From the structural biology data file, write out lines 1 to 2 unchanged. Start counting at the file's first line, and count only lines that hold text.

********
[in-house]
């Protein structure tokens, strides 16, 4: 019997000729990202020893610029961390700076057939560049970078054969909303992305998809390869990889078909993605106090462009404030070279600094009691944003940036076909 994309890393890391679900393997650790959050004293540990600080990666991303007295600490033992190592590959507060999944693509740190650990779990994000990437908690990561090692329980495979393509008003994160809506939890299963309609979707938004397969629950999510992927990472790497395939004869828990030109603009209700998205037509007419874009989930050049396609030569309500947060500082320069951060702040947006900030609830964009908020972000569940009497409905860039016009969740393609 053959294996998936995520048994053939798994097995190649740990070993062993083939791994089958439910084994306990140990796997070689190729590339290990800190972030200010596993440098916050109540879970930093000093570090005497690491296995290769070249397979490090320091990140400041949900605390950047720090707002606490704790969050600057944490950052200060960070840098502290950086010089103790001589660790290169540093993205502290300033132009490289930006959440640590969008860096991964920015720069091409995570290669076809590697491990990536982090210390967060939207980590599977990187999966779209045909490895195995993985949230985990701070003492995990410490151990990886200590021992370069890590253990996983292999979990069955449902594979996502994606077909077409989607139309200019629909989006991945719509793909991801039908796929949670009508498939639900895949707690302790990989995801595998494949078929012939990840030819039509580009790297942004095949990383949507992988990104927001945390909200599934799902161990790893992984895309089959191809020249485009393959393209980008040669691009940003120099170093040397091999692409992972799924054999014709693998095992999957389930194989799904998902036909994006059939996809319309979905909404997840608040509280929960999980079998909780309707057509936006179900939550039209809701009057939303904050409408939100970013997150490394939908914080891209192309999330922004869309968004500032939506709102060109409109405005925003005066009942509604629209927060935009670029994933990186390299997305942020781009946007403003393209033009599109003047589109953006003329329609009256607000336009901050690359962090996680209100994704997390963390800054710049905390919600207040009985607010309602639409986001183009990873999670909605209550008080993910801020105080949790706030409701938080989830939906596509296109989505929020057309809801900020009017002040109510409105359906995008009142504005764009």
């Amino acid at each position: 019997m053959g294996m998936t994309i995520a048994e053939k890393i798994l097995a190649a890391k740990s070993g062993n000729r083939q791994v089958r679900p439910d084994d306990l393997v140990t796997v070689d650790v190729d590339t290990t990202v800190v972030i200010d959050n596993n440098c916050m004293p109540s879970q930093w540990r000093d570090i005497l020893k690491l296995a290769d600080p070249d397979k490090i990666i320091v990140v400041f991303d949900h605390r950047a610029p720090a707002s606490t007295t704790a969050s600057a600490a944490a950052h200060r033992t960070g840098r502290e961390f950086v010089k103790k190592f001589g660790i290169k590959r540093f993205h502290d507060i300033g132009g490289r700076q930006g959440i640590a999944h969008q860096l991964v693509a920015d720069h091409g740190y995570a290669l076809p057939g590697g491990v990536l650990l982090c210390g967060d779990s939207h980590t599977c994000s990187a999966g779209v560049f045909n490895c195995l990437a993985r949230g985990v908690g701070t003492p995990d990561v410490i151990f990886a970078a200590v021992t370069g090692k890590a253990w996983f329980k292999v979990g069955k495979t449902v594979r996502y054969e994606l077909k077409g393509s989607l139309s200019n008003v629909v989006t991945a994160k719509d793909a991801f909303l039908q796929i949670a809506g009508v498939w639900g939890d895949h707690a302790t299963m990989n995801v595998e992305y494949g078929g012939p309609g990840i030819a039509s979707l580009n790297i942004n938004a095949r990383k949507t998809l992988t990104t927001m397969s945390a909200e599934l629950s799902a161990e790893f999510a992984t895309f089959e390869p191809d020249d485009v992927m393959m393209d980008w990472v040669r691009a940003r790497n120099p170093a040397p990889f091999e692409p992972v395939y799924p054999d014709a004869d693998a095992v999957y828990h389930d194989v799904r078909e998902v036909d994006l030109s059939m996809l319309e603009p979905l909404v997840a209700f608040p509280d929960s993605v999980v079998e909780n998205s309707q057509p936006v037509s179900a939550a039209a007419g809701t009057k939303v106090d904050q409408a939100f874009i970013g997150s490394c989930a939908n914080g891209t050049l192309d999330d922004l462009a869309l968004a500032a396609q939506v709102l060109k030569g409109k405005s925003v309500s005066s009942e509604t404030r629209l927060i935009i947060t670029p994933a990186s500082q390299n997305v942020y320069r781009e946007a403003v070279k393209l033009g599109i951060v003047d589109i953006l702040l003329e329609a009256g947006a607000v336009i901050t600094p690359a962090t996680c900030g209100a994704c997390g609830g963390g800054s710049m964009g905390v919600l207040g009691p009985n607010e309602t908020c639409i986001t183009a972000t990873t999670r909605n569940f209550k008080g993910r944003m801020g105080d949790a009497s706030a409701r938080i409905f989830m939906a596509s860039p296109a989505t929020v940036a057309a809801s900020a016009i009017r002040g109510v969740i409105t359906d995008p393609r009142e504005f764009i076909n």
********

[in-house]
């Protein structure tokens, strides 16, 4: 019997000729990202020893610029961390700076057939560049970078054969909303992305998809390869990889078909993605106090462009404030070279600094009691944003940036076909 994309890393890391679900393997650790959050004293540990600080990666991303007295600490033992190592590959507060999944693509740190650990779990994000990437908690990561090692329980495979393509008003994160809506939890299963309609979707938004397969629950999510992927990472790497395939004869828990030109603009209700998205037509007419874009989930050049396609030569309500947060500082320069951060702040947006900030609830964009908020972000569940009497409905860039016009969740393609 053959294996998936995520048994053939798994097995190649740990070993062993083939791994089958439910084994306990140990796997070689190729590339290990800190972030200010596993440098916050109540879970930093000093570090005497690491296995290769070249397979490090320091990140400041949900605390950047720090707002606490704790969050600057944490950052200060960070840098502290950086010089103790001589660790290169540093993205502290300033132009490289930006959440640590969008860096991964920015720069091409995570290669076809590697491990990536982090210390967060939207980590599977990187999966779209045909490895195995993985949230985990701070003492995990410490151990990886200590021992370069890590253990996983292999979990069955449902594979996502994606077909077409989607139309200019629909989006991945719509793909991801039908796929949670009508498939639900895949707690302790990989995801595998494949078929012939990840030819039509580009790297942004095949990383949507992988990104927001945390909200599934799902161990790893992984895309089959191809020249485009393959393209980008040669691009940003120099170093040397091999692409992972799924054999014709693998095992999957389930194989799904998902036909994006059939996809319309979905909404997840608040509280929960999980079998909780309707057509936006179900939550039209809701009057939303904050409408939100970013997150490394939908914080891209192309999330922004869309968004500032939506709102060109409109405005925003005066009942509604629209927060935009670029994933990186390299997305942020781009946007403003393209033009599109003047589109953006003329329609009256607000336009901050690359962090996680209100994704997390963390800054710049905390919600207040009985607010309602639409986001183009990873999670909605209550008080993910801020105080949790706030409701938080989830939906596509296109989505929020057309809801900020009017002040109510409105359906995008009142504005764009």